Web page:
“I hear what priests and pastors say at the pulpit and say to myself, ‘No, that is not what I believe in my heart.’ ”
This comes from The Wall Street Journal (behind a paywall) and attention must be paid:
Several religious denominations have seen memberships fall in recent years, including among young adults and teens. A new survey suggests that many young people perceive a disconnect between themselves and the houses of worship that need believers to sustain their congregations.
Half of young people ages 13 to 25 surveyed said they don’t think that religious institutions care as much as they do about issues that matter deeply to them, according to a report released Monday by the Springtide Research Institute, a nonpartisan nonprofit. Those issues include racial justice, gender equity, immigration rights, income inequality and gun control. Springtide tracks the views of American teens and young adults. It has done research work in conjunction with the Princeton Theological Seminary and the Mennonite Church, among others.
The biggest disconnect involves LGBT rights. About 71% of youths said they care about gay rights, but feel that 44% of religious communities care about the same issue, according to the survey of 10,274 people across the country representing various faiths.
…Many young people consider themselves spiritual—the Springtide study found that 78% described themselves as such, even if they don’t identify with an organized religion….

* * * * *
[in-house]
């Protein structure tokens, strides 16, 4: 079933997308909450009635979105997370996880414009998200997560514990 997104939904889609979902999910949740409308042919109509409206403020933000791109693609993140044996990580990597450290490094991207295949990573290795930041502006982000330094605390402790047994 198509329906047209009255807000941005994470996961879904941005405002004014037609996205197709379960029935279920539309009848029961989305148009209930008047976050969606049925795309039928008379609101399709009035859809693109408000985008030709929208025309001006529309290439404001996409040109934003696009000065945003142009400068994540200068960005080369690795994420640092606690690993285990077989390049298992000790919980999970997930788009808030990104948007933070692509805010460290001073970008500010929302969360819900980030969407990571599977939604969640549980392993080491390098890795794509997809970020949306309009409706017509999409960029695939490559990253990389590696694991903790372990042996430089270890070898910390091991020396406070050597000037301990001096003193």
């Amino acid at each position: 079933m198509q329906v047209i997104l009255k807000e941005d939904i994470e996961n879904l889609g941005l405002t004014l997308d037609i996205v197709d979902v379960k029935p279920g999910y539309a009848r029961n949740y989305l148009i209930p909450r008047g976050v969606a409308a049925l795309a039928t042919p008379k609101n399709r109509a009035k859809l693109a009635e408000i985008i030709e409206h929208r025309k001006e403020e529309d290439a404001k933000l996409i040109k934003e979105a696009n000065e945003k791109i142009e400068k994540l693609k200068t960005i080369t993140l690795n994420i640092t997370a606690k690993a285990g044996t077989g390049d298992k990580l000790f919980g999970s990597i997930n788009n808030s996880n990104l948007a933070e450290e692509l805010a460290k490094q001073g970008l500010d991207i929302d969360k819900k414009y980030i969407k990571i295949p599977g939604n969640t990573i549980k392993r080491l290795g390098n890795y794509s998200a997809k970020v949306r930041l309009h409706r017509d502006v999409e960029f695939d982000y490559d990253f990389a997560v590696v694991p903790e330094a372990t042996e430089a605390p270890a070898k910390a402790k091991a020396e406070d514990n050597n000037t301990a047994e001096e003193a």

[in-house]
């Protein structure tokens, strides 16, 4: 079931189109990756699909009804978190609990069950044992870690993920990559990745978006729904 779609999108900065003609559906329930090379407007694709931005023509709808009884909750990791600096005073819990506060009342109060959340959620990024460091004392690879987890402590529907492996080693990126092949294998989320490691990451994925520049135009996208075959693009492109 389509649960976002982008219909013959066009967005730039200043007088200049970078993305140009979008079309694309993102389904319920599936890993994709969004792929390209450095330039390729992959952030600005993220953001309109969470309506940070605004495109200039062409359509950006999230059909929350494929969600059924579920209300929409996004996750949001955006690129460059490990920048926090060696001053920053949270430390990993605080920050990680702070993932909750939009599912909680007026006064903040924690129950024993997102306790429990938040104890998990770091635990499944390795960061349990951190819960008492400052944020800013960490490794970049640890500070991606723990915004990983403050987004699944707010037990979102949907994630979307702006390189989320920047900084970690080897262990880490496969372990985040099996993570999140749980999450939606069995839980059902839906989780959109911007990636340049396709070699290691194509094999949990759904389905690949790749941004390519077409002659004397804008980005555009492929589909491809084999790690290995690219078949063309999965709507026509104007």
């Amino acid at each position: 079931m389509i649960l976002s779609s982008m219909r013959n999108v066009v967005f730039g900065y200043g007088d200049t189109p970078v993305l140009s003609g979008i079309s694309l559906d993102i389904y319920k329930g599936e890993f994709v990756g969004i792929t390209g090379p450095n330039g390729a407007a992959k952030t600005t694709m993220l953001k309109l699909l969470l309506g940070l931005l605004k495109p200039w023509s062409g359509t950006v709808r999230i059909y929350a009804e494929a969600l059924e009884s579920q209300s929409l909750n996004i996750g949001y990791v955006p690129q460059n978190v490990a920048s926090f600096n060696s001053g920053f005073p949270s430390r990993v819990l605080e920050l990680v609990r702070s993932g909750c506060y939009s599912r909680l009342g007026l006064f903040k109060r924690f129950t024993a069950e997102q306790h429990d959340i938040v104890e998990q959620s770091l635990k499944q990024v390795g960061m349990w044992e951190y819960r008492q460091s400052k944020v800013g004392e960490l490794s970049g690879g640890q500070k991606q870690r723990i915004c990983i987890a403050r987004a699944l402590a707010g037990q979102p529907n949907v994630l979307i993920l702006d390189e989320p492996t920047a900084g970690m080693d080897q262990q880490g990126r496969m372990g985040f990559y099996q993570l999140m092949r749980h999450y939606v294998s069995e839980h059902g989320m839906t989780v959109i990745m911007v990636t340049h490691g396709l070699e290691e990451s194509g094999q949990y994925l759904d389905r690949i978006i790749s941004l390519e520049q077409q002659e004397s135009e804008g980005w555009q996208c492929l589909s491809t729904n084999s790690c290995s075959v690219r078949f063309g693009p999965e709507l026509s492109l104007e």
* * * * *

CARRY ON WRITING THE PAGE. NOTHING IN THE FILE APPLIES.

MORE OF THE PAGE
…Jesse Brodka, a 22-year-old special education teacher in Buffalo, N.Y., says he is frustrated by many social teachings of the Catholic Church but remains a part of it. “It’s something I wrestle with,” says Mr. Brodka, who attended Catholic schools and leads the local music ministry at the Jesuit College he attended.
“I hear what priests and pastors say at the pulpit and say to myself, ‘No, that is not what I believe in my heart,’ ” he says, referring to messages that people who are gay need to be “guided” away from homosexuality.
He says he is reluctant to wear a cross, even though he feels a strong connection to Jesus, because he is afraid people will think he is judging them. “The fact that the Christian faith has become a symbol of judgment speaks to that gap between religious organizations and the non-judgment that we value as young people,” he says.
There’s more behind the paywall here.
The full report by Springtide can be found here.